"Mitigating Production and Environmental Costs in Shrimp Farming with the Use of Bio-floc Production Technology"

Project Overview

Project Type: Farmer/Rancher
Funds awarded in 2011: $15,000.00
Projected End Date: 12/31/2011
Region: Western
State: Northern Mariana Islands
Principal Investigator:


  • Animals: shellfish


  • Animal Production: feed/forage
  • Farm Business Management: budgets/cost and returns
  • Natural Resources/Environment: biodiversity
  • Sustainable Communities: local and regional food systems, sustainability measures

    Proposal summary:

    Production of marine shrimp, Litopenaeus vannamei, is an ideal aquaculture enterprise in the Commonwealth of the Northern Mariana Islands (CNMI) because of the high farm gate price of $8.00 a pound for fresh shrimp in the local market. At this price, farmers have a fighting chance of sustaining their operation. With production cost at 50% of the farm gate price, farmers can still realize a profit in their operation. Recent changes, however, such as the hike in the price of energy and imported feed as a result of the global rise in fuel cost, have already started to eat into farm profits and shrimp farming in the CNMI may no longer be feasible and sustainable. As a result, farmers will need to explore innovative and sustainable production methods that take into account the high price of energy and feed and look for ways to minimize them to save their farms. Shrimp production that utilizes Recirculating Aquaculture Systems (RAS), which is the only viable production system given the small islands in the CNMI and their fragile environment, is inherently energy dependent and, thus, costly to operate. Producing marine shrimp using the Bio-floc system may make it possible for shrimp farmers in the CNMI to once again turn a profit in their farms and sustain their enterprise. Bio-floc shrimp production involves reducing the need for external mechanical filtration, which contributes to the high energy cost for RAS and utilizes instead biological agents like beneficial bacteria in the Lactobacillus family, that not only breaks down organic matter in the tank but also serves as a source of nutrition for the shrimp and thus reduces feed cost.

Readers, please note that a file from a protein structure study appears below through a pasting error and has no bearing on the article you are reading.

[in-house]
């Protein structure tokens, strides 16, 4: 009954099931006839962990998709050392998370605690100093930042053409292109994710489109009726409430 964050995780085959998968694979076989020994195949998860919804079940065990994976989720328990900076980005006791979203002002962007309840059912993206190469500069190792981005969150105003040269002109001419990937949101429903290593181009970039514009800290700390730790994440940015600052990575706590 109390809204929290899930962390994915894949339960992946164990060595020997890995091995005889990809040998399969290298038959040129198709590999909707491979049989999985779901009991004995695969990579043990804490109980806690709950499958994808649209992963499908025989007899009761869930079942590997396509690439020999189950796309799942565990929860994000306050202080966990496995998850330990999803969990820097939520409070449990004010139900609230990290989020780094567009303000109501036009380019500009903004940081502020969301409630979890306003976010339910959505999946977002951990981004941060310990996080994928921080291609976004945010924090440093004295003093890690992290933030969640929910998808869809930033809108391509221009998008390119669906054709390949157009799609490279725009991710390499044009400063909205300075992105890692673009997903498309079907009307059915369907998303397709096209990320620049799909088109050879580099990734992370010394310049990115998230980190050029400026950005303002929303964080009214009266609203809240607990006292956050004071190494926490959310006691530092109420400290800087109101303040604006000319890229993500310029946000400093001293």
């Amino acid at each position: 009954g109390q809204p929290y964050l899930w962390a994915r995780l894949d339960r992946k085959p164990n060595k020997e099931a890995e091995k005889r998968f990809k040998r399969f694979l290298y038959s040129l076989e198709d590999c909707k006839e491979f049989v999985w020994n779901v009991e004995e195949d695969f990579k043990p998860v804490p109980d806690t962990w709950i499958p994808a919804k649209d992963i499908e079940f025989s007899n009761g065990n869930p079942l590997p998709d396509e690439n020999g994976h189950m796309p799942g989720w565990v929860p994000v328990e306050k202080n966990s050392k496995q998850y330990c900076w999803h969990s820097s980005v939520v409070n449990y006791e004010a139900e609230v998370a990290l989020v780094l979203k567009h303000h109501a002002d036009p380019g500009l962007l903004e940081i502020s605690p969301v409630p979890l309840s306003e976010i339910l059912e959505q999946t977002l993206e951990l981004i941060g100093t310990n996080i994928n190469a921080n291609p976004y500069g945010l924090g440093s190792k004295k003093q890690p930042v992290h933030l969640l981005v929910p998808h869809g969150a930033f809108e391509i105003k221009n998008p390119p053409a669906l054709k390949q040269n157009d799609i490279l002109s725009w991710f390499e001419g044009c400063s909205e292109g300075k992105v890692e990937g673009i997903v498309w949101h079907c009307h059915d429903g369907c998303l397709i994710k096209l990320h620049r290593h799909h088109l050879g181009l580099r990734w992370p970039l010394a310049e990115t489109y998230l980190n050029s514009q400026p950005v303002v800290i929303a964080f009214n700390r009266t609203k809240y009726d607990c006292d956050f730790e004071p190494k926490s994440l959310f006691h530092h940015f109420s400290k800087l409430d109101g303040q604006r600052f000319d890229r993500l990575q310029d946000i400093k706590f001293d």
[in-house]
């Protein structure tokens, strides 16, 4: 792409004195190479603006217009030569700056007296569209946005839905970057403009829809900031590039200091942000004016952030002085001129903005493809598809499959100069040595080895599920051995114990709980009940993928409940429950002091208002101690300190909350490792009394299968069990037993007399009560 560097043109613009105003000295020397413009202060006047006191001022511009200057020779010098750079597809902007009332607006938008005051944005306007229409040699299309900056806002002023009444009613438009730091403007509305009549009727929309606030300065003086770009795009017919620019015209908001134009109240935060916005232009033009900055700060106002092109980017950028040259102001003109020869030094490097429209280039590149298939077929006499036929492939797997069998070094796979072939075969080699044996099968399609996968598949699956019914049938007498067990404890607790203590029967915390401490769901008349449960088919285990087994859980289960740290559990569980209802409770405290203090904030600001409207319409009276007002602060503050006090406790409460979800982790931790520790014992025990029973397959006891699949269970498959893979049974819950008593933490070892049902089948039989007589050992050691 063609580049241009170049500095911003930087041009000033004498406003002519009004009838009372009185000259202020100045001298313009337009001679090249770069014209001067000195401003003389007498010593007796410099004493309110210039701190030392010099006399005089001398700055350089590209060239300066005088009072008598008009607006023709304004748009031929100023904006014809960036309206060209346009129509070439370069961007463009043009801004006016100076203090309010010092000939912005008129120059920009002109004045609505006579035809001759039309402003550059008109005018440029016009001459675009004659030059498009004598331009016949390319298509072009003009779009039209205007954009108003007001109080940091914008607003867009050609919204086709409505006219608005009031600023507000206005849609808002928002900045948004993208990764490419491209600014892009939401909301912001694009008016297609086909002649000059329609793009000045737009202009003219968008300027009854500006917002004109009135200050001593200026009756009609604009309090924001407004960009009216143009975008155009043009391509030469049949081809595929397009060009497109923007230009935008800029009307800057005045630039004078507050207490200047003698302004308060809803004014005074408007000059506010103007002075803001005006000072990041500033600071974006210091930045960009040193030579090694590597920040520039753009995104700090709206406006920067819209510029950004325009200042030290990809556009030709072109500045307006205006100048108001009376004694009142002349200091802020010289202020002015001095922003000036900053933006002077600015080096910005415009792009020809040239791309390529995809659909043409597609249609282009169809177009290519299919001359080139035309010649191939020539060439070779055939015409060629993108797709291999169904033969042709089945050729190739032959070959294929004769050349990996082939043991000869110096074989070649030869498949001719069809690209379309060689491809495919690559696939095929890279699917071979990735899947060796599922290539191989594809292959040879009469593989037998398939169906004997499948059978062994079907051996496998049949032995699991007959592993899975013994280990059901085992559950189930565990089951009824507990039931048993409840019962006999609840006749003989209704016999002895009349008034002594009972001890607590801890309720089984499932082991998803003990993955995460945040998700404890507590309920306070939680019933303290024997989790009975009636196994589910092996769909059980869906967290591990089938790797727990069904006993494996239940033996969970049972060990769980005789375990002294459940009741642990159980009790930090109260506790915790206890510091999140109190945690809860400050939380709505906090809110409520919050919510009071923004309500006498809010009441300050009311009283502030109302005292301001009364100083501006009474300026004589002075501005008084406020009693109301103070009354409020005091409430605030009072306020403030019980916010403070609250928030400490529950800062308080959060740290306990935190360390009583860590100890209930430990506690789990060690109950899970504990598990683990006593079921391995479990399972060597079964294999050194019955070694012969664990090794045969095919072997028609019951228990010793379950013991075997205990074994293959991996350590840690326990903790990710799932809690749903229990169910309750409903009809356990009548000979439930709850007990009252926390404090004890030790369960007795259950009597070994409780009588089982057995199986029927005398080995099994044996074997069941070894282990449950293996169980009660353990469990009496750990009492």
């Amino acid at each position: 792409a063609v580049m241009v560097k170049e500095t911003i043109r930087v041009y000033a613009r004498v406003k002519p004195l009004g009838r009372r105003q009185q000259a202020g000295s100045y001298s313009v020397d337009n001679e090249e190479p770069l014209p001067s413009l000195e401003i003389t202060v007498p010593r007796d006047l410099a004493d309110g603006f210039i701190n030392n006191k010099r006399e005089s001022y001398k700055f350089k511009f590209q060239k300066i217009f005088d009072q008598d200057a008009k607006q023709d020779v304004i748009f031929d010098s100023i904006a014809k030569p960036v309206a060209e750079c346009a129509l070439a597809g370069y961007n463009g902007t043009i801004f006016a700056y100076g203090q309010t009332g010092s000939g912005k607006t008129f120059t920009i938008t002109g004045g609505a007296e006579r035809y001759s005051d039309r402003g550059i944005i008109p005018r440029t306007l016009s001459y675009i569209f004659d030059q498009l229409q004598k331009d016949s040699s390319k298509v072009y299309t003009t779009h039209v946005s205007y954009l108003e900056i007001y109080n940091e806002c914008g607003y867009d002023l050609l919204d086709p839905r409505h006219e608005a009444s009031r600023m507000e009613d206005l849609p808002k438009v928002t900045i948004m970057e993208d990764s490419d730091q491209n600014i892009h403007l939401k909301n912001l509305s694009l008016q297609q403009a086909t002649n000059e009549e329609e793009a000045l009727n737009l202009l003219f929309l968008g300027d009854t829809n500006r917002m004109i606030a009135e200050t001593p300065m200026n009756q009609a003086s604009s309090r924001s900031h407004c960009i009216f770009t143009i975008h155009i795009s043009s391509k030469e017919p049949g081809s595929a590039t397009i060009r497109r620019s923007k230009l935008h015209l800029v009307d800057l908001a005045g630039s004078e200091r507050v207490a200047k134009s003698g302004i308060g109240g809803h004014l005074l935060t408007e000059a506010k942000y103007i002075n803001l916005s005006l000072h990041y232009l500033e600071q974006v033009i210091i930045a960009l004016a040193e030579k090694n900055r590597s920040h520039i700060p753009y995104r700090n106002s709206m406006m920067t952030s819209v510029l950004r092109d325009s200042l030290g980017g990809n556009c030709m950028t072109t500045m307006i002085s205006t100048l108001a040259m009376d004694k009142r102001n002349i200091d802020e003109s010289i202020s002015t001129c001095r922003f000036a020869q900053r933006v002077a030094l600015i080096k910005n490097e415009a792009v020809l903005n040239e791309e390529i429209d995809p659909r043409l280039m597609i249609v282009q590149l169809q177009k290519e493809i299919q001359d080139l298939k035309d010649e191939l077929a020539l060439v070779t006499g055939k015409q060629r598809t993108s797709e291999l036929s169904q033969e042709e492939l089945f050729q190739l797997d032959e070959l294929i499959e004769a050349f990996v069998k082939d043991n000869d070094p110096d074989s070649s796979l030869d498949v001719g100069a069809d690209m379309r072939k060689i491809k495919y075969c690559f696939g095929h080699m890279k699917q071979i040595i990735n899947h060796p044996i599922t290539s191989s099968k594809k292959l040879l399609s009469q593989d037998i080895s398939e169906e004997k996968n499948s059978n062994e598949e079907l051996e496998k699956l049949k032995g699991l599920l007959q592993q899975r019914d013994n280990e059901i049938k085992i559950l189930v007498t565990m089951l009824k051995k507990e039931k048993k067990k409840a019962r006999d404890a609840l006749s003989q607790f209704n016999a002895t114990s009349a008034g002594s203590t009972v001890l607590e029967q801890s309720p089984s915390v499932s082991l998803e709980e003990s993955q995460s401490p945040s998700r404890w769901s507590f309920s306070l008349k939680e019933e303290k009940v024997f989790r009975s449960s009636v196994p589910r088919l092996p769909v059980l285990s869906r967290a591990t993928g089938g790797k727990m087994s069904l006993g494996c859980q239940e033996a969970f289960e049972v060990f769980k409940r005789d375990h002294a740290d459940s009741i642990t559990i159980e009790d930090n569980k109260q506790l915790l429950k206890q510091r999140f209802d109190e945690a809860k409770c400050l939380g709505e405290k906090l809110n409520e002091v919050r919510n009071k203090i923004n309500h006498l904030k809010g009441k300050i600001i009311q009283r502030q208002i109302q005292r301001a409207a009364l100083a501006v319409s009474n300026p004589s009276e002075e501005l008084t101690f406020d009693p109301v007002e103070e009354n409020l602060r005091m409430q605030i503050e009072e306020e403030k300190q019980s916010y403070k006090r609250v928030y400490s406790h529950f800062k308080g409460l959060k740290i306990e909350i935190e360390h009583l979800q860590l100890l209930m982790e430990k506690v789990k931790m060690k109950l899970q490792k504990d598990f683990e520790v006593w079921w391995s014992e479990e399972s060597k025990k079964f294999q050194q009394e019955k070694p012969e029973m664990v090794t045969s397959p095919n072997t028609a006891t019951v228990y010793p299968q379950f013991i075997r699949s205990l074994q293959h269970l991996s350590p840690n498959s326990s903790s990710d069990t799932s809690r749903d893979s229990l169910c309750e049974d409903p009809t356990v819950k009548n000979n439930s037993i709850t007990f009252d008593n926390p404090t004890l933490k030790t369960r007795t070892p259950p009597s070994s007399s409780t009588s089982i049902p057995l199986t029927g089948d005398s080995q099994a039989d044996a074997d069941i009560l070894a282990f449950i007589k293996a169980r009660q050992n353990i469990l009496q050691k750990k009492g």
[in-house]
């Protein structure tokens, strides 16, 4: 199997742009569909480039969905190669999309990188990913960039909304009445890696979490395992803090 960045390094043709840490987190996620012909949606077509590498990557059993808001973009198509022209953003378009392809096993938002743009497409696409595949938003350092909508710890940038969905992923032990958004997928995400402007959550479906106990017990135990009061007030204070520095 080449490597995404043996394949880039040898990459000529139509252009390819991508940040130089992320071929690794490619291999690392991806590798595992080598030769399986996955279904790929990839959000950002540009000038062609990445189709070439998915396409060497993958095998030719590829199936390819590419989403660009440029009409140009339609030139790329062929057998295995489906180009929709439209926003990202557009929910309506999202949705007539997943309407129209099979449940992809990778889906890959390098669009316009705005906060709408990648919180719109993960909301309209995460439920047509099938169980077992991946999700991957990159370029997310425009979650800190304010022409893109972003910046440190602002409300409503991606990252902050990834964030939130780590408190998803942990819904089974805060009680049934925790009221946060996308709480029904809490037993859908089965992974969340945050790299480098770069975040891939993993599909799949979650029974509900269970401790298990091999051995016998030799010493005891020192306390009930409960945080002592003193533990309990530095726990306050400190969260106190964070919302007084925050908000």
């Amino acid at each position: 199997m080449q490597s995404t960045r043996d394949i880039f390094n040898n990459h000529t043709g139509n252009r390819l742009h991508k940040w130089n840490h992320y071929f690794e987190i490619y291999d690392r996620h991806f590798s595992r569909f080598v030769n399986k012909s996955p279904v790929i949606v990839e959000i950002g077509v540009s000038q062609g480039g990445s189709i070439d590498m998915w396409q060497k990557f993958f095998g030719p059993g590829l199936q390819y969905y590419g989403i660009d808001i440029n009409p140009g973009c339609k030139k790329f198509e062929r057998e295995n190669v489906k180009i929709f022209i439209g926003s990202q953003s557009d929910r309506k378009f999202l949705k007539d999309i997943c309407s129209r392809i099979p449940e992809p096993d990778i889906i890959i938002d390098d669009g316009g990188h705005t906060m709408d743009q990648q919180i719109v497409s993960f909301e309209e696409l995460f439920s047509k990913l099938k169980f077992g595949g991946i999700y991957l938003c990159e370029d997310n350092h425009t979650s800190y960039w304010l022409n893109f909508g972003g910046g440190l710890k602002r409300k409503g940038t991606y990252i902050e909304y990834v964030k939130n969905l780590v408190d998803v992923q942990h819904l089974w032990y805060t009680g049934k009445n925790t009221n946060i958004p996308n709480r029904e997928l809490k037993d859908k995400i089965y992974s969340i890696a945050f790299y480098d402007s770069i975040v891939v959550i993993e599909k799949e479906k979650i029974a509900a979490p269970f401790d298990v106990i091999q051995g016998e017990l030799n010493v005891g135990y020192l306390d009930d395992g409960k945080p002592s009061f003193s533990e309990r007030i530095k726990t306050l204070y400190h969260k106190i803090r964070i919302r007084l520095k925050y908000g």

Project objectives from proposal:

    I. Lower energy and feed cost for shrimp farmers in the CNMI

    II. As a result of the cost savings, improve profits and therefore sustain the farms

    III. Promote sustainable agriculture practices such as Bio-floc shrimp production technology

    IV. Educate other shrimp farmers locally and regionally

    Any opinions, findings, conclusions, or recommendations expressed in this publication are those of the author(s) and do not necessarily reflect the view of the U.S. Department of Agriculture or SARE.